The Feast of the Assumption of Our Lady – 15 August 2020
Lectionary Readings: Rev 11:19; 12:1-6, 10; Ps 45:10-12, 16; 1 Cor 15:20-26; Luke 1:39-56
Theme: The Mother of the Lord
Nothing in the rest of the New Testament prepares us for the Apocalypse, also known as Revelation, which is a book of profound theology. Written by a Christian prophet named John, late in the reign of the Roman emperor Domitian (81-96 CE), it belongs to a genre of ancient Jewish and Christian literature, of which the book of Daniel is the only other example in the Christian Bible. It has inspired Christians through the centuries, provided a prophetic critique of oppression both within state and church, and sustained hope and resistance in the most hopeless situations. Concerned with the contradiction between God’s rule over God’s creation and the apparently unchecked dominance of evil in the world, it calls us to a life of uncompromising Christian witness. Using symbolic visions and fantastic imagery, it gives hope of a final resolution of history in which God will bring good out of all the evils of this world and renew creation. It speaks to those whose view of the world is controlled by the power and propaganda of the dominant political and economic system. It draws us into different ways of seeing things, aiming to reveal ‘the truth of things’ from God’s perspective, thus liberating us from the dominant world view. The passage we read from it today tells the story of God’s people in conflict with evil, using imagery of the woman, the dragon and the child. Taking us back to Genesis 3:15, the serpent of Eden is identified with the dragon Leviathan of Isaiah 27:1, an image of ultimate evil: ‘That day, the LORD will punish, with God’s hard sword, massive and strong, Leviathan the fleeing serpent, Leviathan the twisting serpent; the LORD will kill the sea-dragon.’ From both precedents in the Hebrew Scriptures and also pagan sources, the expectation is that the child would destroy the dragon. Mary, Jesus’ mother, is scarcely in view in the symbolic, not historical account of this child’s birth and immediate rapture to heaven; rather, as her crown of twelve stars shows, the woman in the sky is the people of God (both Israel and the church). The passage is not about Mary’s pregnancy so much as the sufferings of Israel from which the messiah came – and which he bore.
Psalm 45 is probably a psalm for a royal wedding, but some have thought of it in terms of God’s ‘marriage’ with Israel, as in Isaiah 62:4-5: ‘… no longer are you to be named “Forsaken”, nor your land “Abandoned”, but you shall be called “My Delight” and your land “The Wedded”; for the LORD takes delight in you and your land will have its wedding.’
The sense of complete reversal in Psalm 45, of God triumphantly bringing good out of a desperate situation, echoes the leitmotif running through the Apocalypse and will be echoed again, in a different way, in Mary’s Magnificat, which is our gospel reading today from Luke. Mary’s song is, of course, strongly influenced by that of Hannah in 1 Samuel 2:1-10 which, celebrating the birth of Samuel, sees the wonder of God’s action in this event as an illustration of the nature of God’s whole work for God’s people: ‘The LORD raises the poor from the dust, God lifts the needy from the dunghill to give them a place with princes, and to assign them a seat of honour.’ In choosing Mary as the mother of God’s son, God has rewarded her ‘lowliness’ and lifted her high. God’s dealings with her become a paradigm of the redemption that God effects through Jesus. As in Luke’s version of the beatitudes (Luke 6:20-6), this redemption is centred upon those who are marginalized by society: ‘How happy are you who are poor: yours is the kingdom of God.’ Those who are ‘proud’, ‘powerful’, and ‘rich’, who maintain and exploit their self-sufficiency, are unlikely to be open to God’s future. In this passage, Mary is acknowledged as the ideal disciple, for Elizabeth greets her as ‘the mother of my Lord’ – ‘Lord’ is Luke’s most characteristic title for Jesus and his favourite address to him. All the infancy narratives in Luke sum up the whole event of Jesus and look at its beginnings in terms of its end, looking also towards the end times, as does the Apocalypse, which concludes with the words, ‘The one who guarantees these revelations repeats his promise: I shall indeed be with you soon. Amen; come Lord Jesus.’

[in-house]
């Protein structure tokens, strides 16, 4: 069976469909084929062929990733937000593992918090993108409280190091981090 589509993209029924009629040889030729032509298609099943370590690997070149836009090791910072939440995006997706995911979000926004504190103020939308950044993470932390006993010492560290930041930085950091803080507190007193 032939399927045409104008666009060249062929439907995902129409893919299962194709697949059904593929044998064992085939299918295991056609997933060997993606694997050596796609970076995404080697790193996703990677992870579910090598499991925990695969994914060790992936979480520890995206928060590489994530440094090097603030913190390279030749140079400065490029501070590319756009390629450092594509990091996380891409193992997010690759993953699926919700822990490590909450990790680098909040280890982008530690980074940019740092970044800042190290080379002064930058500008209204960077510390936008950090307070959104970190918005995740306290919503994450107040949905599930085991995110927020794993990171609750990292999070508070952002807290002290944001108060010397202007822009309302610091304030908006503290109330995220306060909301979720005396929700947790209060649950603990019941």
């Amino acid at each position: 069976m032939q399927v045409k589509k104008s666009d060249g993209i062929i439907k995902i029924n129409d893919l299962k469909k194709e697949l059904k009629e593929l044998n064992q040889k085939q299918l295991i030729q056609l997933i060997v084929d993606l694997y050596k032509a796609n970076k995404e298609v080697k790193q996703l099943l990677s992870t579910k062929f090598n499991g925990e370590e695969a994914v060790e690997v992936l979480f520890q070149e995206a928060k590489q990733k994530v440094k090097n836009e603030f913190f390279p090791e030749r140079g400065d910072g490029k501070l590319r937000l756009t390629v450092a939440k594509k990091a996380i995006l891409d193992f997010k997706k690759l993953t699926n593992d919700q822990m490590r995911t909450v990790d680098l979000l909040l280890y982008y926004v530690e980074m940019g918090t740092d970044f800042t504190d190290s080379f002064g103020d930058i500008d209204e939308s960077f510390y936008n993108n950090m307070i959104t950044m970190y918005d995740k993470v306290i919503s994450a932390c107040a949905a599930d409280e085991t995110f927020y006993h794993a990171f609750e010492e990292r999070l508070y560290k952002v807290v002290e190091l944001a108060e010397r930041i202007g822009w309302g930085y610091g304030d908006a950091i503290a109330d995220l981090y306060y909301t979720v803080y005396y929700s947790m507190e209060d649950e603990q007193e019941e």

Paul’s concern in the passage we read from his First Letter to the Corinthians is that they should hold firm to their faith in the resurrection of Jesus, since some had begun to say ‘there is no resurrection of the dead’. He sets out to demonstrate the pivotal significance of the resurrection of Jesus within the scheme of salvation, founded on an apocalyptic notion of the age of death being succeeded and overcome by an age of life, the latter being ushered in by a cosmic act of resurrection. For Paul, the resurrection of Christ constitutes the ‘first fruits’ of that cosmic act. By pairing Christ with Adam, Paul finds in Christ the start of a new humanity, in which the failures of the present are replaced by the possibilities of the future, made so for the whole of humanity by Christ. Paul says that the cosmic transformation takes place in successive phases. It is an apocalyptic scenario in which the risen Christ plays a crucial role: it is through his present reign that God’s enemies are being defeated, as God puts them in subjection to him. Even so, Paul insists that Christ is ultimately subordinate to God, who is the one to whom Christ is subject in ‘handing over the kingdom’.
Comments are closed